All told, the Tribune estimated that Chicago’s school district issued $1 billion worth of auction-rate securities between 2003 and 2007, nearly all of it paired with interest rate swaps. The city of Chicago holds nearly $3 billion in debt tied up in swaps, an amount nearly equal to its operating budget. The city is likely renegotiating with banks to reset the terms of the four swaps tied to last week’s ratings downgrade instead of paying the $58 million termination fee, although the current administration has unwound some deals by paying tens of millions in fees. If the city wanted to terminate all of its swaps, it would cost north of $300 million, according to its most recent Comprehensive Annual Financial Report. The termination fee represents the amount the debt is underwater, similar to when a homeowner owes more on a house than it's worth.

Other governments have made some progress when it comes to avoiding swaps danger. Detroit owed a $288 million termination fee to swaps creditors in the summer of 2013 as a result of a credit downgrade. Banks tried to work out a deal with the city’s emergency manager to be paid ahead of other creditors at about 85 cents on the dollar (or roughly $230 million total). But the Detroit bankruptcy judge rejected that deal, hinting that the city had the option to sue the banks instead. The final termination fee was $85 million.

In 2011, the Asian Art Museum in San Francisco found itself on the brink of bankruptcy as it faced skyrocketing interest rates related to $150 million in variable rate debt. The city stepped in and managed to persuade JPMorgan and the bond insurer to make several concessions, including forgiving $21 million of the debt and restructuring the rest as a 30-year fixed-rate obligation.

Still, most governments can only get out of swaps the hard way: by paying the penalty. Orlando, Fla.’s expressway authority in 2012 paid a $55 million penalty to get out of a swaps deal on $242 million in debt. But the authority estimated its overall cost was actually $9 million, based on the savings it expected from refinancing that debt at a fixed -- and lower -- interest rate.

Pennsylvania has an outright swaps problem: Some municipalities that paid to get out of deals are entering them again, according to a recent Bloomberg News report. Back in 2009, Moody’s Investors Service declared the state’s municipal governments combined for more swaps deals than in any other state in the country. Some estimates pegged the total local and state debt tied up in the risky investments at more than $17 billion.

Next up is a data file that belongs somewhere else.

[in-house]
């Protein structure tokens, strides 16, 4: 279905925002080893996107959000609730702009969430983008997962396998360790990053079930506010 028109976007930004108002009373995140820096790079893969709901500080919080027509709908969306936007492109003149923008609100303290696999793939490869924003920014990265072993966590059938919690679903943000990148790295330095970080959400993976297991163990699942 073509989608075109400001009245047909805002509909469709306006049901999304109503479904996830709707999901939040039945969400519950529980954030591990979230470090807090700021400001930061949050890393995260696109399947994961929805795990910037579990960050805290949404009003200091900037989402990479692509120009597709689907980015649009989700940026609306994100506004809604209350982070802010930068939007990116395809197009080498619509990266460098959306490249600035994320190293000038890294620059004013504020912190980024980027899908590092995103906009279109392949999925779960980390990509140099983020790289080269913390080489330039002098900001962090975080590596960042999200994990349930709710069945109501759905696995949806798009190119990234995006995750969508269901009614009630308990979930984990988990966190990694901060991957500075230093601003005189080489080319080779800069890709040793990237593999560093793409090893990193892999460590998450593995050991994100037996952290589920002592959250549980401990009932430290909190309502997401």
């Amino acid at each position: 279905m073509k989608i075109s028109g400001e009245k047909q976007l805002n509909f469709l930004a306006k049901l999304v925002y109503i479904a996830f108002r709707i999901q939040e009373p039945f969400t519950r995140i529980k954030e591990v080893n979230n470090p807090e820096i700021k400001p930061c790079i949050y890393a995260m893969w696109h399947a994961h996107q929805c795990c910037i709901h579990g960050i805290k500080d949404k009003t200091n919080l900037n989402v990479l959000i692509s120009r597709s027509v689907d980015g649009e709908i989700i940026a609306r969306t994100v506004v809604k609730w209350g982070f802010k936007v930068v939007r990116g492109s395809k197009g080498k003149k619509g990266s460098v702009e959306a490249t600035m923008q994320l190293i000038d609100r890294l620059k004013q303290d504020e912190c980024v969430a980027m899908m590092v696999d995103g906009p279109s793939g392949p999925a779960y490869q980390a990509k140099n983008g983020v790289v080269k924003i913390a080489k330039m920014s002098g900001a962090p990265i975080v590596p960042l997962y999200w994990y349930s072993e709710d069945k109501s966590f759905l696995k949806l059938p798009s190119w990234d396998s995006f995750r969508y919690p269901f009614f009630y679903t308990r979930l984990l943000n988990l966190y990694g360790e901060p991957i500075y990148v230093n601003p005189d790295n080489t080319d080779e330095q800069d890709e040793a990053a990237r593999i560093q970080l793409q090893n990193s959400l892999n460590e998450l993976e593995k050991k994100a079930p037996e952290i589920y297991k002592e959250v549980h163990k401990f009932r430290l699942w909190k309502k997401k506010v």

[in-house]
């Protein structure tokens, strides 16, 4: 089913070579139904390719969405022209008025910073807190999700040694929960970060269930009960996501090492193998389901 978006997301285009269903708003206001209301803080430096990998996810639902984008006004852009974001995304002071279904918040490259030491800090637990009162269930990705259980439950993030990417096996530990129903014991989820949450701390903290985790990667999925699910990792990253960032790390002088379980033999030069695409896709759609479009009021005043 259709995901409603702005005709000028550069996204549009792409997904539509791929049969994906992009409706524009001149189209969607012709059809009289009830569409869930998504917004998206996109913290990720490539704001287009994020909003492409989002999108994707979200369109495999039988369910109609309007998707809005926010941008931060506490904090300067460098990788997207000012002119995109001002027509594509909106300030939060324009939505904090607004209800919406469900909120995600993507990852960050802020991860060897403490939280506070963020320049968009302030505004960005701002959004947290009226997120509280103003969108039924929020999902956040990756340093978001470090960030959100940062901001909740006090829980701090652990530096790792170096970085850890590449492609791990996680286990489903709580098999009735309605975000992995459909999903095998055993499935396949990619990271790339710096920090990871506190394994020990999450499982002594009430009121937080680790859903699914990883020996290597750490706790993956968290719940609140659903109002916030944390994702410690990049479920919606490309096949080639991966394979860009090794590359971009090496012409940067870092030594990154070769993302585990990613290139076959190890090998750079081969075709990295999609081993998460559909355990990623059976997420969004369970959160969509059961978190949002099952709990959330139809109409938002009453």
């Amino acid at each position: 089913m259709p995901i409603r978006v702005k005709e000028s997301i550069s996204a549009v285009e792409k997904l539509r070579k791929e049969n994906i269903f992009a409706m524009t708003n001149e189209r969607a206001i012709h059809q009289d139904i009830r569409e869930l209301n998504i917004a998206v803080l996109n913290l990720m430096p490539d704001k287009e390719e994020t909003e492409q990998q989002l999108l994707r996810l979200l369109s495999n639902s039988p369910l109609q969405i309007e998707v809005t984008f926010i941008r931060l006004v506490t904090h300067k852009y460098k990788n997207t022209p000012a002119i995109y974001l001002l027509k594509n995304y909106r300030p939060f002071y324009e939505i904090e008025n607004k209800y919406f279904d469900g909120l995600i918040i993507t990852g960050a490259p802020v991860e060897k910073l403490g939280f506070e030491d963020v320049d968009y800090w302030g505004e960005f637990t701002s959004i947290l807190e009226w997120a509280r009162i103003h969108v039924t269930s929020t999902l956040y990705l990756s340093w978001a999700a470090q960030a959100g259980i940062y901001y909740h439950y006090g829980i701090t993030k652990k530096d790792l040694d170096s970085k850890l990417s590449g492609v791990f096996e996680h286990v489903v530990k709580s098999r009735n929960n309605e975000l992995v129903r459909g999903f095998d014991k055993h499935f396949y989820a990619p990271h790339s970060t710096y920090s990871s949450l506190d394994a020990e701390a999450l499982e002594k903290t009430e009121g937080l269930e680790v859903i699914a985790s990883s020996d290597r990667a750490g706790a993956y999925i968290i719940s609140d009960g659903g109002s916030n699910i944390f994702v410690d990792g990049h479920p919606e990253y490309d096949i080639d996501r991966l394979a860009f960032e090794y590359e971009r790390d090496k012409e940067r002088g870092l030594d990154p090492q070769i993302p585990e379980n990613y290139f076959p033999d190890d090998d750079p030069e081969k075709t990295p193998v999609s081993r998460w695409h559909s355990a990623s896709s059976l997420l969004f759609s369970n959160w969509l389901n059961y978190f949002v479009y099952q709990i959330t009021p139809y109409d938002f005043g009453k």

But Chicago appears to be among individual governments with the riskiest investments. A 2010 study by the Service Employees International Union shows the city’s annual swap payments of about $60 million far exceed that of other cities (and many states). According to the city’s annual report, one of its swap agreements extends to 2042. And with the latest downgrade, its situation is precarious. If Chicago’s credit rating of Baa2 falls two more notches and into junk territory, it could trigger an additional $1.2 billion in fees and other penalties, according to Moody’s. And for a city that’s saddled with a $32 billion pension liability and currently facing a $300 million operating deficit, another downgrade is a prospect it can ill-afford.

“They keep saying they’re not Detroit,” says Fabian. “Well, stop getting downgraded.”

*A previous version of this story incorrectly stated that "most governments can only get swaps the hard way: by paying the penalty." It now reads "most governments can only get out of swaps the hard way: by paying the penalty."

Liz Farmer is a former GOVERNING fiscal policy writer.